The major objectives of this proposal are to gain fundamental understanding about the structure and steps in the biosynthesis and targeting of resident proteins in the Golgi apparatus. The work will focus on a specific recombinant glycosyltransferase, namely the murine UDPGal:beta-D-Gal alpha1,3 Galactosyltransferase (alpha1,3-GT). There is currently little information available about the biosynthesis of glycosyltransferases and the factors regulating their intracellular expression. Work in the previous funding period resulted in the cloning and sequencing of the cDNA for this enzyme from the mouse teratocarcinoma cell line F9. Both transient and permanent expression of the gene was accomplished in heterologous cell types, including COS-1 cells and Chinese hamster ovary (CHO) cells. In the proposed work the structure and biosynthesis of the enzyme in three different cell lines - F9 cells; F9 cells induced to permanently differentiate with retinoic acid (RA/F9 cells), a treatment causing elevated expression of both alpha1,3-GT transcripts and enzyme activity; and COS-1 cells transfected with cDNA for alpha1,3-GT - will be investigated.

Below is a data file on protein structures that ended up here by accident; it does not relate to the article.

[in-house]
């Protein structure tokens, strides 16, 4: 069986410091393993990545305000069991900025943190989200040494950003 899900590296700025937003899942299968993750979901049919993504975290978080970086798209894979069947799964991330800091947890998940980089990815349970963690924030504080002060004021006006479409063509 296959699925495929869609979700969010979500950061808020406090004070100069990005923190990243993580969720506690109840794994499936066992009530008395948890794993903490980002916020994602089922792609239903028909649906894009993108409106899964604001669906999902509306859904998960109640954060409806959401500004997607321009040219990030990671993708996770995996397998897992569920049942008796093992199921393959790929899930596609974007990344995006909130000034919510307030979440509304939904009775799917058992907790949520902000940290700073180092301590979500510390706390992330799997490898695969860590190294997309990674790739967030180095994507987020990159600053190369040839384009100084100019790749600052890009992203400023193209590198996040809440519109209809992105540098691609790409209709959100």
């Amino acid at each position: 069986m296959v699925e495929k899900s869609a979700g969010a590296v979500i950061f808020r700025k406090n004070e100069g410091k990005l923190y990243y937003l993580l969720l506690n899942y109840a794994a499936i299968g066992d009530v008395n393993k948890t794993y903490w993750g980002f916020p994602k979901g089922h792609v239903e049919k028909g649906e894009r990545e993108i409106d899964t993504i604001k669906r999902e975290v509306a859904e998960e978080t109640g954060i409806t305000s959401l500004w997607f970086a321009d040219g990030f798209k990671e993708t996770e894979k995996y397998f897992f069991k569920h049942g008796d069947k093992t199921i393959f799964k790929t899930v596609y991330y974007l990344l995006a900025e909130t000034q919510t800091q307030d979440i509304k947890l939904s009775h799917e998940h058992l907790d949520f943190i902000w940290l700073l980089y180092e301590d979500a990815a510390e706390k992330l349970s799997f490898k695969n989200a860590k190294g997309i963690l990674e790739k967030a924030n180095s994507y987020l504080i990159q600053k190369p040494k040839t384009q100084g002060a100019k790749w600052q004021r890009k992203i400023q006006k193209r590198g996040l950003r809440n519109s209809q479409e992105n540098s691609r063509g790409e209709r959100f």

The specific aims of this renewal application are to: 1. Determine the sites on the alpha1,3-GT for addition of Asn- and/or Ser/Thr-linked oligosaccharides, structurally characterize the oligosaccharides, and identify other potential posttranslational modifications; 2. Define the biosynthesis of the alpha1,3-GT by following it from its formation in the endoplasmic reticulum through the Golgi apparatus and to the cell exterior, where it appears to be eventually secreted; 3. Explore the possibility that there are structural elements within the alpha1,3-GT which target it to specific compartments of the Golgi apparatus using specific mutagenesis procedures and expression in COS-1 cells; and 4. Define the factors responsible for proteolysis and release of the enzyme from cells using the three cell lines mentioned above. Successful completion of the studies proposed will provide fundamental knowledge about the structure, biosynthesis, turnover, and intracellular expression of a developmentally-regulated glycosyltransferase in animal cells. This work will also provide new information about the biosynthesis of the Golgi apparatus and its components.
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